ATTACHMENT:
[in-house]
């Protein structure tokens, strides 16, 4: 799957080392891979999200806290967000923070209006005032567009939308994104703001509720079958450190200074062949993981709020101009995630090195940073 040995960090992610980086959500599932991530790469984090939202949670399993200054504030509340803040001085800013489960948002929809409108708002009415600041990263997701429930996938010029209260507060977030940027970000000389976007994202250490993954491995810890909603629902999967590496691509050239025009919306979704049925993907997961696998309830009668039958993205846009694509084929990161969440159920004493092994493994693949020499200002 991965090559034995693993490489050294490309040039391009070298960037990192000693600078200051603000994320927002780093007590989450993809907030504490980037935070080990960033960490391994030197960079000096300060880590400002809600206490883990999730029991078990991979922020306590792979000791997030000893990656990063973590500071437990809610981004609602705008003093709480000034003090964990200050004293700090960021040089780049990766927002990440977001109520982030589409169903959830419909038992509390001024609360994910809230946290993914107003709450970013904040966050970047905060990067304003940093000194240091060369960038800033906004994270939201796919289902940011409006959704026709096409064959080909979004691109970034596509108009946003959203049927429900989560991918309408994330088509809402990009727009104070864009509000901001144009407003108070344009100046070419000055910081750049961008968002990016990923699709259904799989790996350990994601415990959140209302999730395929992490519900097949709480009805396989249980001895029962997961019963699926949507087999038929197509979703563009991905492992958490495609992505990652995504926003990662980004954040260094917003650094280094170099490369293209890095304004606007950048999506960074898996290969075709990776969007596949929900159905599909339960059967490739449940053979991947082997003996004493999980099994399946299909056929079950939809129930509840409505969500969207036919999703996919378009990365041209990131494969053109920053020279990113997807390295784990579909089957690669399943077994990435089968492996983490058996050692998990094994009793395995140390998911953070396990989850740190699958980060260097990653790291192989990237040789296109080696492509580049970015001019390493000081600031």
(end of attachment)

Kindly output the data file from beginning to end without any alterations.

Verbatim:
[in-house]
């Protein structure tokens, strides 16, 4: 799957080392891979999200806290967000923070209006005032567009939308994104703001509720079958450190200074062949993981709020101009995630090195940073 040995960090992610980086959500599932991530790469984090939202949670399993200054504030509340803040001085800013489960948002929809409108708002009415600041990263997701429930996938010029209260507060977030940027970000000389976007994202250490993954491995810890909603629902999967590496691509050239025009919306979704049925993907997961696998309830009668039958993205846009694509084929990161969440159920004493092994493994693949020499200002 991965090559034995693993490489050294490309040039391009070298960037990192000693600078200051603000994320927002780093007590989450993809907030504490980037935070080990960033960490391994030197960079000096300060880590400002809600206490883990999730029991078990991979922020306590792979000791997030000893990656990063973590500071437990809610981004609602705008003093709480000034003090964990200050004293700090960021040089780049990766927002990440977001109520982030589409169903959830419909038992509390001024609360994910809230946290993914107003709450970013904040966050970047905060990067304003940093000194240091060369960038800033906004994270939201796919289902940011409006959704026709096409064959080909979004691109970034596509108009946003959203049927429900989560991918309408994330088509809402990009727009104070864009509000901001144009407003108070344009100046070419000055910081750049961008968002990016990923699709259904799989790996350990994601415990959140209302999730395929992490519900097949709480009805396989249980001895029962997961019963699926949507087999038929197509979703563009991905492992958490495609992505990652995504926003990662980004954040260094917003650094280094170099490369293209890095304004606007950048999506960074898996290969075709990776969007596949929900159905599909339960059967490739449940053979991947082997003996004493999980099994399946299909056929079950939809129930509840409505969500969207036919999703996919378009990365041209990131494969053109920053020279990113997807390295784990579909089957690669399943077994990435089968492996983490058996050692998990094994009793395995140390998911953070396990989850740190699958980060260097990653790291192989990237040789296109080696492509580049970015001019390493000081600031």